The impact of PoSP and spML on decentralized AI and decentralized systems

PoSP and spML have a significant impact on decentralized AI systems. By providing scalable, secure, and efficient verification mechanisms, these solutions enable the development of decentralized AI networks that can handle large-scale operations without compromising trust or performance.

One of the key applications is in decentralized AI inference, where users can be confident that the correct model is being used. This ensures that they receive high-quality, trustworthy results without relying on a single centralized entity. This technology has the potential to revolutionize numerous fields where trustworthy AI is essential, including virtual assistants, robotics, content creation, and on-chain transactions.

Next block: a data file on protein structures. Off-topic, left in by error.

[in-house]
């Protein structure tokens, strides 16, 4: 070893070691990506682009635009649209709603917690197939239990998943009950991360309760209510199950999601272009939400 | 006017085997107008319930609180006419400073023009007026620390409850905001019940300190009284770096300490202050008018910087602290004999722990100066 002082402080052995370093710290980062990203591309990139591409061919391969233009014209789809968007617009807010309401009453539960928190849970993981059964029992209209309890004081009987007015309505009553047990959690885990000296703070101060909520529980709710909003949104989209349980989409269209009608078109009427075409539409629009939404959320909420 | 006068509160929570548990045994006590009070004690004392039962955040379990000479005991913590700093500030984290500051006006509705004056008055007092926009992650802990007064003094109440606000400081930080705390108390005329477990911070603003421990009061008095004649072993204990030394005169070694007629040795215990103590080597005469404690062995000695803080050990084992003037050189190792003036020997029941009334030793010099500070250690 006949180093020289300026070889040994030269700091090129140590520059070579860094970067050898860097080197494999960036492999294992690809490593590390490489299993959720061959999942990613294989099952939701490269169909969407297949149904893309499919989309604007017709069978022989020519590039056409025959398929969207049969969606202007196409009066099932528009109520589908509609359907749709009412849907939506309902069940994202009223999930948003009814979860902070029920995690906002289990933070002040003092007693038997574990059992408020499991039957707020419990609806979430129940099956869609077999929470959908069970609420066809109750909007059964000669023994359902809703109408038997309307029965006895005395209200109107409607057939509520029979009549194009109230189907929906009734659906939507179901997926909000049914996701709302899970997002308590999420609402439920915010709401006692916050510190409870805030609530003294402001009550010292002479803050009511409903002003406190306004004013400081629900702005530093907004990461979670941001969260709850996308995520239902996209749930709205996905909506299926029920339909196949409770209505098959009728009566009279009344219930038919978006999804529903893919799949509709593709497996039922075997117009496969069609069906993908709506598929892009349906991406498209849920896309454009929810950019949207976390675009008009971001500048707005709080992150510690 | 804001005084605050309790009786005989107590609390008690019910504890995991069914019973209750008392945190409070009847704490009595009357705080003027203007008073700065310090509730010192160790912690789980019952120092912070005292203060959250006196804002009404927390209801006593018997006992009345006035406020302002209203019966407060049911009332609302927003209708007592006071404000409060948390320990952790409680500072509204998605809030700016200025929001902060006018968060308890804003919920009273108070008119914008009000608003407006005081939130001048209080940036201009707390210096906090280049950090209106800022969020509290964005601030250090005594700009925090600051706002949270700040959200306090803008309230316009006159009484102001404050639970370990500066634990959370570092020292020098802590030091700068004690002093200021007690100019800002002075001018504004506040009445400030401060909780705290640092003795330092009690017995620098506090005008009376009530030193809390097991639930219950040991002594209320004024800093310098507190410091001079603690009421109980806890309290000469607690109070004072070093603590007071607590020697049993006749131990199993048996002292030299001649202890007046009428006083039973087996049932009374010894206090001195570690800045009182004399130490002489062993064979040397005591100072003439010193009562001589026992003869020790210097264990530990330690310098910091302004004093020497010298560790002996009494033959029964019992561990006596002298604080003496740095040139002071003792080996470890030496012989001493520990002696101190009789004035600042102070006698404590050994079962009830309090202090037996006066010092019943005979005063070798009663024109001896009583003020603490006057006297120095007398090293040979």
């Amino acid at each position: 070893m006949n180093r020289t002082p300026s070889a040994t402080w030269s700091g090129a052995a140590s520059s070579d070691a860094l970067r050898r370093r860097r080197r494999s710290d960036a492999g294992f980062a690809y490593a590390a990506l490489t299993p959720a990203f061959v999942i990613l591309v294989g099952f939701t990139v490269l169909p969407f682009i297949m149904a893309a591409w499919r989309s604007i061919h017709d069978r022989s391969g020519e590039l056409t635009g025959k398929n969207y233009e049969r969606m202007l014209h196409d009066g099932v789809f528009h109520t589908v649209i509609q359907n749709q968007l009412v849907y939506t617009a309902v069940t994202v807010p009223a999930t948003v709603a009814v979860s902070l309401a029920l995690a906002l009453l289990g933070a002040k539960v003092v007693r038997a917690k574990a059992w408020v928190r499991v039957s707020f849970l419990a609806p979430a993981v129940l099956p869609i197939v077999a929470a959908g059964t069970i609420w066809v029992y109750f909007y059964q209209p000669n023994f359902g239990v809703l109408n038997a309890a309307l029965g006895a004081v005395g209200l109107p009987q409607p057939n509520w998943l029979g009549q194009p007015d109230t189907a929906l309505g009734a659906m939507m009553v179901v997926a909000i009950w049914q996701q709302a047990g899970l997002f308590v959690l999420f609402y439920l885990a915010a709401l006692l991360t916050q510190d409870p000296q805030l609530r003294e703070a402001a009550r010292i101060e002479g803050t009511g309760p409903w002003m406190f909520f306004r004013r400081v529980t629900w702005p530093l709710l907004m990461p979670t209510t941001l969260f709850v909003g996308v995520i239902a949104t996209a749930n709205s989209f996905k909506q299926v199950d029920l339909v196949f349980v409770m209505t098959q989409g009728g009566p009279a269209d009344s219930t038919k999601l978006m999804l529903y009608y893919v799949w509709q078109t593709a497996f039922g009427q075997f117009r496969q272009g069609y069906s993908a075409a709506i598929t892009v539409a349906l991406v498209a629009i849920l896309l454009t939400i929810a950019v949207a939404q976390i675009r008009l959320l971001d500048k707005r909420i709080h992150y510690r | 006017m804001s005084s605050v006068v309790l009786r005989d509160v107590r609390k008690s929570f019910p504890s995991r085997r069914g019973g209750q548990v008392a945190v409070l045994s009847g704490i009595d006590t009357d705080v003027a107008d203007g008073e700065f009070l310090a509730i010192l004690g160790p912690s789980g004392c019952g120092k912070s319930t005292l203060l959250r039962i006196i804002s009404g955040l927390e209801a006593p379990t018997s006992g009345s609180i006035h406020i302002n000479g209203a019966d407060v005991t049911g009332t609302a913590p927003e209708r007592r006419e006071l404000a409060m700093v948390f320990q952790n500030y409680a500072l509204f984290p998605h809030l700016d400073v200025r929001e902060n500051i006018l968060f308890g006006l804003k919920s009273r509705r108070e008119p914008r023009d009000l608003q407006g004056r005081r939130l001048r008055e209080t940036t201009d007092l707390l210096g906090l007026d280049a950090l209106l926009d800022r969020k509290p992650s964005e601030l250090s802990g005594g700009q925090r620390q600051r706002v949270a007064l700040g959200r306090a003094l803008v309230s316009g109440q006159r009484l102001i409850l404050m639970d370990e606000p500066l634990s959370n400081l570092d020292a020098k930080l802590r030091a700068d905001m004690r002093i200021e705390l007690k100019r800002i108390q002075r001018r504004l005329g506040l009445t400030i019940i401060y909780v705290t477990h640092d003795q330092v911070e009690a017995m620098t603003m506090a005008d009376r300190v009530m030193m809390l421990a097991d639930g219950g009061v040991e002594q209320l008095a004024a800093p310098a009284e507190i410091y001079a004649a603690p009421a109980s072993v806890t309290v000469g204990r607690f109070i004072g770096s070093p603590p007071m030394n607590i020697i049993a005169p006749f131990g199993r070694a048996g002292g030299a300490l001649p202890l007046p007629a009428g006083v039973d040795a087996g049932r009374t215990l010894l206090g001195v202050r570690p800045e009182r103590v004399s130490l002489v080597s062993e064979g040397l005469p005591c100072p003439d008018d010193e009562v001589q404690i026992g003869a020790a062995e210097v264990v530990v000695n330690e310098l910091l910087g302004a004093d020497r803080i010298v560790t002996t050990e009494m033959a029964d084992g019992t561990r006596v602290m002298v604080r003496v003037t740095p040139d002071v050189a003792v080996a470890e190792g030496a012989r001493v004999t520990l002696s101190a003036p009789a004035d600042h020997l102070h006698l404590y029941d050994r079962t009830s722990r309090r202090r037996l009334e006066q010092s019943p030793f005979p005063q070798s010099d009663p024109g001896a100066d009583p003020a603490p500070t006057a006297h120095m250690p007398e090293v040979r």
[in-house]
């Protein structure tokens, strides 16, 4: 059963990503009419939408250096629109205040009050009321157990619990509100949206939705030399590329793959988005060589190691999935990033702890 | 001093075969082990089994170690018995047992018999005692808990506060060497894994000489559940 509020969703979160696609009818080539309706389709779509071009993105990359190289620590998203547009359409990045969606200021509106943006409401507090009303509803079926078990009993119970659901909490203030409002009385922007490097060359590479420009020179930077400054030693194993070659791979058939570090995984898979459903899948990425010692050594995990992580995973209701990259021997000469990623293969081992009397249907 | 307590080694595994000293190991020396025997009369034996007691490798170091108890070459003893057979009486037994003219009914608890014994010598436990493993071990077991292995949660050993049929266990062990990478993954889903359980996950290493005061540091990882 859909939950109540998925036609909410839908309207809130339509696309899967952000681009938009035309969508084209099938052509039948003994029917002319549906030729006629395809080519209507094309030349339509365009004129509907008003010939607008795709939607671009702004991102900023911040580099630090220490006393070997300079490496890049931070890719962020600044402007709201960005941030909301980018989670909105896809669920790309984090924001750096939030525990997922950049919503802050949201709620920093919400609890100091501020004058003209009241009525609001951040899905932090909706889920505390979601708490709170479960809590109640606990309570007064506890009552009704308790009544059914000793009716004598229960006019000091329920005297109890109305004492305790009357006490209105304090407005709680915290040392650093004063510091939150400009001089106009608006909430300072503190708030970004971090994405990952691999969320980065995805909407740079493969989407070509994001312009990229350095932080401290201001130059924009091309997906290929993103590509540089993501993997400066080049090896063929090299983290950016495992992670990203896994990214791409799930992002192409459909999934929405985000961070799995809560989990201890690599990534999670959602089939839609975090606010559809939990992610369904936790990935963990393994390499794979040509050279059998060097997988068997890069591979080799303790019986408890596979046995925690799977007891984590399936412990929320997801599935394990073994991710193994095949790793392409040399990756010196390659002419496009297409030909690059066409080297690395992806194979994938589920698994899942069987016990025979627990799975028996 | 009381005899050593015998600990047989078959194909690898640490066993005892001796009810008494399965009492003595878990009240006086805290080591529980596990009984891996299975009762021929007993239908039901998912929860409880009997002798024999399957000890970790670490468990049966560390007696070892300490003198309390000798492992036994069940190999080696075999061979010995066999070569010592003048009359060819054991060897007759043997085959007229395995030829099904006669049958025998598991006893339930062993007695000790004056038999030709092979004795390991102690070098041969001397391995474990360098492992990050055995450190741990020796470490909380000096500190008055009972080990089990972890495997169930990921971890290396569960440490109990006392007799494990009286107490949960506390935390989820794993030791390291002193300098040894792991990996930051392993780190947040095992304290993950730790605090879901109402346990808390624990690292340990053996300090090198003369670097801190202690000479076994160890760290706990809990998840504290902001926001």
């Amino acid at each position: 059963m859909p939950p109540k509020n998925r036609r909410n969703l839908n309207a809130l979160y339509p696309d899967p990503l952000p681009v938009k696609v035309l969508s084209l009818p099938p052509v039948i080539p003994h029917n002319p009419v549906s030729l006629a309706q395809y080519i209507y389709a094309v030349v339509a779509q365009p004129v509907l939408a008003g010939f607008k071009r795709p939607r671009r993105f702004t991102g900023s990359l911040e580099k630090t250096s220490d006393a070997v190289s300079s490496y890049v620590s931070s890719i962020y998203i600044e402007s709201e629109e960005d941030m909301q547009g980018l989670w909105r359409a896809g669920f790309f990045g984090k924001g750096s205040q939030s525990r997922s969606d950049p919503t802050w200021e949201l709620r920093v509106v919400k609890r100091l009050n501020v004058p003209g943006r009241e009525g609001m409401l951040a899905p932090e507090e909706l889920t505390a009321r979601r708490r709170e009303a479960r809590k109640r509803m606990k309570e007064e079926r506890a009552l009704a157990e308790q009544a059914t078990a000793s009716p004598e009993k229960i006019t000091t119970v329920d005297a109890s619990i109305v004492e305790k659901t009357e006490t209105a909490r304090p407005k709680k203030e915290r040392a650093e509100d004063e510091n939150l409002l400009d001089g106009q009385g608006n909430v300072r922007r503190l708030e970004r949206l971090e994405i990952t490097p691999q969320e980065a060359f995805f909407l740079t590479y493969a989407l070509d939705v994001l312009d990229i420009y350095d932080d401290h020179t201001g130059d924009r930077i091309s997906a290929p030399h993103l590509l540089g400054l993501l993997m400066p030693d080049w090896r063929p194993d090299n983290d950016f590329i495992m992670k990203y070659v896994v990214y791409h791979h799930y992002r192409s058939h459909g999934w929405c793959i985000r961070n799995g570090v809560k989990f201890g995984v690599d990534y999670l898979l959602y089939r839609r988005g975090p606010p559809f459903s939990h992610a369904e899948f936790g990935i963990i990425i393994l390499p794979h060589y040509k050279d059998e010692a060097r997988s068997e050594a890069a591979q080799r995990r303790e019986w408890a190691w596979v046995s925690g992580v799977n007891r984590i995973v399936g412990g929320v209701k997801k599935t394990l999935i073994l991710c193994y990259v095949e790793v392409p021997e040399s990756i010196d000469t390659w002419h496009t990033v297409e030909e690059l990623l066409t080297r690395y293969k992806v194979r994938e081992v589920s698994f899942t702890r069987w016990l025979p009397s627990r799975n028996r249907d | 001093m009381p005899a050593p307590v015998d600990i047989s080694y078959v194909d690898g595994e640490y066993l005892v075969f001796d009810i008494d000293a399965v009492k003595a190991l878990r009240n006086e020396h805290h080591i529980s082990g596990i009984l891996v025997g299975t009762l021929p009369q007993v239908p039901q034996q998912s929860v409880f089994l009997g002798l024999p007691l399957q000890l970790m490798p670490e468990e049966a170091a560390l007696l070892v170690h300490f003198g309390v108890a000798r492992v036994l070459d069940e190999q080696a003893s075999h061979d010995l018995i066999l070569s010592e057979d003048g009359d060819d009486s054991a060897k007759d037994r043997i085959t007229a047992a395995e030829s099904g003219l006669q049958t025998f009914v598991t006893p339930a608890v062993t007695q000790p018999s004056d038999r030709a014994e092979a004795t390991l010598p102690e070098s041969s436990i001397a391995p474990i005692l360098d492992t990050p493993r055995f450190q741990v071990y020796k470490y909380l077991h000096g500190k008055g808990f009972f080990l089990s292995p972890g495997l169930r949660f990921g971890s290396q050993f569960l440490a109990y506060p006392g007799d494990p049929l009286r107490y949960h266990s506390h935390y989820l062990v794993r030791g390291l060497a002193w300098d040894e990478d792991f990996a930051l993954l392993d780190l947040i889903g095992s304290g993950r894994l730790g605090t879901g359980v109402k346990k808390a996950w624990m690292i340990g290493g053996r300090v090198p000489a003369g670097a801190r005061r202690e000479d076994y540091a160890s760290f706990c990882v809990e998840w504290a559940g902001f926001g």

Moreover, spML’s sampling-based approach enables the creation of decentralized AI marketplaces, where providers can offer their AI models and services in a trustless and permissionless manner. This opens up new opportunities for AI developers and researchers to monetize their work and collaborate with others in the field, driving innovation and accelerating the progress of AI technologies.

In the future, the PoSP protocol has significant potential for use in various decentralized systems. As suggested in the paper, it could improve the security of blockchain layer 2 solutions by ensuring pure strategy Nash Equilibrium. The protocol is also ideally suited for Actively Validated Services (AVS), enhancing security and reliability in restaking protocols like EigenLayer or Exocore. This exploration will result in innovative applications that leverage the strengths of PoSP to create robust, scalable, and secure systems.